Fon was a pretty revolutionary idea when it launched, and consequently it attracted some impressive investors – Google, Skype and Sequoia Capital all invested in the beginning, and later Skype co-founder Nikas Zennström’s Atomico and British Telecom signed up for a piece of the action. Fon didn’t exactly take off for the clouds though. Its business model depended on selling hardware to customers, which made viral growth difficult. It competes against the likes of Linksys and NetGear on store shelves. While it offers a community network those two companies don’t, the value of that network depends on reaching a critical mass of members, which it failed to achieve.

In May, Fon announced it had 6 million access points in 100 countries, which may sound like an awful lot. But to put that in perspective, in April, French telco Iliad launched a community Wi-Fi network with 4 million access points with a mere flip of a switch – that’s in a single country. When you’re talking on a global scale, 6 million access points is paltry. The biggest complaint I have heard from Fon users is they can never find a Fonera to connect to.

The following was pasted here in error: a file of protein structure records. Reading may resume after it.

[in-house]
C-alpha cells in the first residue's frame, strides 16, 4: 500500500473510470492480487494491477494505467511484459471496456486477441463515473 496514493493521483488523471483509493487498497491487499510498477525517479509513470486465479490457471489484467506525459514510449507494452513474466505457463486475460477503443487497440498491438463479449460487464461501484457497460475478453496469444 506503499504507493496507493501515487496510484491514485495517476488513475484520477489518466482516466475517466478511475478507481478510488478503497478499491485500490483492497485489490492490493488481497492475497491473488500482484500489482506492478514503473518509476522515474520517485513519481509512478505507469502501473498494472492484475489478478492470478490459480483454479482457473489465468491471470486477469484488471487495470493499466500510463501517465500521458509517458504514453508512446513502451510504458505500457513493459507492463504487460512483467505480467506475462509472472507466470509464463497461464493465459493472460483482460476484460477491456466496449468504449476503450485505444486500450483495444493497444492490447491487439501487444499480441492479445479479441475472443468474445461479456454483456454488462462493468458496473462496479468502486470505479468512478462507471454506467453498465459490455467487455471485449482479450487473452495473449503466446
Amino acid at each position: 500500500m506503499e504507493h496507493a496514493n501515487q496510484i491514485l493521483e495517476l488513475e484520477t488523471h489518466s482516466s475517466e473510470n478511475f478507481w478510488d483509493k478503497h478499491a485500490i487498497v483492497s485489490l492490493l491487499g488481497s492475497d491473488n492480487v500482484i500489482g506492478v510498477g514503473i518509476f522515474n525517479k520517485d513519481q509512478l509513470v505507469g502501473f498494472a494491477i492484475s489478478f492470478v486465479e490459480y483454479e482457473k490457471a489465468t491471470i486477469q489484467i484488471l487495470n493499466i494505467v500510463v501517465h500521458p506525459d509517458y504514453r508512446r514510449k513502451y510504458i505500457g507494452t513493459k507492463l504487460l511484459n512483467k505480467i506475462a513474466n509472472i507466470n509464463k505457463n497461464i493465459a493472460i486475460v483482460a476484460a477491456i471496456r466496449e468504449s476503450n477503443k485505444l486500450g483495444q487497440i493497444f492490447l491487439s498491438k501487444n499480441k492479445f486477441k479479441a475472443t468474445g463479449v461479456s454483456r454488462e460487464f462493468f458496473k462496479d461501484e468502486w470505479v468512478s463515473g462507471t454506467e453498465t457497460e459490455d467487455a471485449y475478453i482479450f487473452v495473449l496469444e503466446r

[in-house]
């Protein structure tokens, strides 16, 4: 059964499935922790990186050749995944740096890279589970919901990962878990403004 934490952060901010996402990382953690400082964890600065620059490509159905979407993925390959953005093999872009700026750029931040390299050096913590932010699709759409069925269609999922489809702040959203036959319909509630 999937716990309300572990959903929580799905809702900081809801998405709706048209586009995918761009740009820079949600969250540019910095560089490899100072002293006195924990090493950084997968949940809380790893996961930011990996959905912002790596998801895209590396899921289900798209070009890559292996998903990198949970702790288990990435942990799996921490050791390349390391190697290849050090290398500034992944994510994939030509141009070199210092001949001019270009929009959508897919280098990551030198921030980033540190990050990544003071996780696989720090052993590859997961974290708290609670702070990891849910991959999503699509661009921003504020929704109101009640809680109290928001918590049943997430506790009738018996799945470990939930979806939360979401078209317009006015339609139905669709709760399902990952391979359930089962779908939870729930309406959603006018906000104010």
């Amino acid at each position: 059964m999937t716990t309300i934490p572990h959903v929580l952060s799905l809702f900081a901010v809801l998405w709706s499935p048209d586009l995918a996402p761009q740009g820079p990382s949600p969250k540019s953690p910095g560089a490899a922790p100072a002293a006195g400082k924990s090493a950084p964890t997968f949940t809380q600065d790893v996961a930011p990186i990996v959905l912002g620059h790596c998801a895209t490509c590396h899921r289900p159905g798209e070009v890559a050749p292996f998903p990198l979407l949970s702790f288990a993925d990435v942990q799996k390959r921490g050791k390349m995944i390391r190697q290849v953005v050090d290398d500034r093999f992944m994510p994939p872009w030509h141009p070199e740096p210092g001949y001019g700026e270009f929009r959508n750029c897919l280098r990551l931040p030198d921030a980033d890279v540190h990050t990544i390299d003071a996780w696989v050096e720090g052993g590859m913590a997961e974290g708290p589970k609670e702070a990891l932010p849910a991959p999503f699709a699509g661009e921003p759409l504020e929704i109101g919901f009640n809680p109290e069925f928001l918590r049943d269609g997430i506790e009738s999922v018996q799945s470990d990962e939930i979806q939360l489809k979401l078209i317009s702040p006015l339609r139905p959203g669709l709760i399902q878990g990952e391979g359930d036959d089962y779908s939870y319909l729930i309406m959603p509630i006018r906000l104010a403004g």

There are signs, though, that Fon’s fortunes are changing, in large part due to the smartphone explosion and carriers’ new willingness to use Wi-Fi to relieve their congested mobile broadband networks. Nowhere is that more evident than in Japan. According to Fon, Softbank has cut its 3G mobile data traffic in half during peak hours by offloading that traffic onto Fon routers.

Fon’s network density in Tokyo neighborhoods